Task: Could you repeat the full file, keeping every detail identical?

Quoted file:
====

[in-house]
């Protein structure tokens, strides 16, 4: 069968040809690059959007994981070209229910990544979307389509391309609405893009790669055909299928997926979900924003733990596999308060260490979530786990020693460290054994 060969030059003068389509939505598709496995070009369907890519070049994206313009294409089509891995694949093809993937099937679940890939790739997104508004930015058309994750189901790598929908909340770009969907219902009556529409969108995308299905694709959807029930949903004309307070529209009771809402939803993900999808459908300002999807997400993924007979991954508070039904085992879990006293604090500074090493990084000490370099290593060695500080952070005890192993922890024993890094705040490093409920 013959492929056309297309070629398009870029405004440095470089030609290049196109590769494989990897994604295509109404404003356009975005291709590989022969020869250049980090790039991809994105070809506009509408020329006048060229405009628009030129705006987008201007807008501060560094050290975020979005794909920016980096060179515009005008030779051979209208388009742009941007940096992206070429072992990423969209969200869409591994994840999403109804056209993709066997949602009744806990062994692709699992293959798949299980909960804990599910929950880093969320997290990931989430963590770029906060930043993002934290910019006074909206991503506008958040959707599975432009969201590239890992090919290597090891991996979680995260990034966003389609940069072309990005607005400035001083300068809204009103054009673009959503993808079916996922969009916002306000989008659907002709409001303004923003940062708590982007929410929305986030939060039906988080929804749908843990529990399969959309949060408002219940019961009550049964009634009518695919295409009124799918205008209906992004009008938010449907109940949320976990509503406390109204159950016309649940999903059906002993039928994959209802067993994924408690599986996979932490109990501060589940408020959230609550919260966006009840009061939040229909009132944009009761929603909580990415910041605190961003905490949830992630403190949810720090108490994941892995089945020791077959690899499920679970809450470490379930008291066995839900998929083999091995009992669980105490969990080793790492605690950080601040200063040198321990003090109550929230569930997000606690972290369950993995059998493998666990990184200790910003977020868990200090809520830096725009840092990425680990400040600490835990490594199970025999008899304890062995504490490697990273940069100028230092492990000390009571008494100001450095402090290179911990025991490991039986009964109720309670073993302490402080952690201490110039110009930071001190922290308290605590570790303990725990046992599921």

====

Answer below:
[in-house]
């Protein structure tokens, strides 16, 4: 069968040809690059959007994981070209229910990544979307389509391309609405893009790669055909299928997926979900924003733990596999308060260490979530786990020693460290054994 060969030059003068389509939505598709496995070009369907890519070049994206313009294409089509891995694949093809993937099937679940890939790739997104508004930015058309994750189901790598929908909340770009969907219902009556529409969108995308299905694709959807029930949903004309307070529209009771809402939803993900999808459908300002999807997400993924007979991954508070039904085992879990006293604090500074090493990084000490370099290593060695500080952070005890192993922890024993890094705040490093409920 013959492929056309297309070629398009870029405004440095470089030609290049196109590769494989990897994604295509109404404003356009975005291709590989022969020869250049980090790039991809994105070809506009509408020329006048060229405009628009030129705006987008201007807008501060560094050290975020979005794909920016980096060179515009005008030779051979209208388009742009941007940096992206070429072992990423969209969200869409591994994840999403109804056209993709066997949602009744806990062994692709699992293959798949299980909960804990599910929950880093969320997290990931989430963590770029906060930043993002934290910019006074909206991503506008958040959707599975432009969201590239890992090919290597090891991996979680995260990034966003389609940069072309990005607005400035001083300068809204009103054009673009959503993808079916996922969009916002306000989008659907002709409001303004923003940062708590982007929410929305986030939060039906988080929804749908843990529990399969959309949060408002219940019961009550049964009634009518695919295409009124799918205008209906992004009008938010449907109940949320976990509503406390109204159950016309649940999903059906002993039928994959209802067993994924408690599986996979932490109990501060589940408020959230609550919260966006009840009061939040229909009132944009009761929603909580990415910041605190961003905490949830992630403190949810720090108490994941892995089945020791077959690899499920679970809450470490379930008291066995839900998929083999091995009992669980105490969990080793790492605690950080601040200063040198321990003090109550929230569930997000606690972290369950993995059998493998666990990184200790910003977020868990200090809520830096725009840092990425680990400040600490835990490594199970025999008899304890062995504490490697990273940069100028230092492990000390009571008494100001450095402090290179911990025991490991039986009964109720309670073993302490402080952690201490110039110009930071001190922290308290605590570790303990725990046992599921």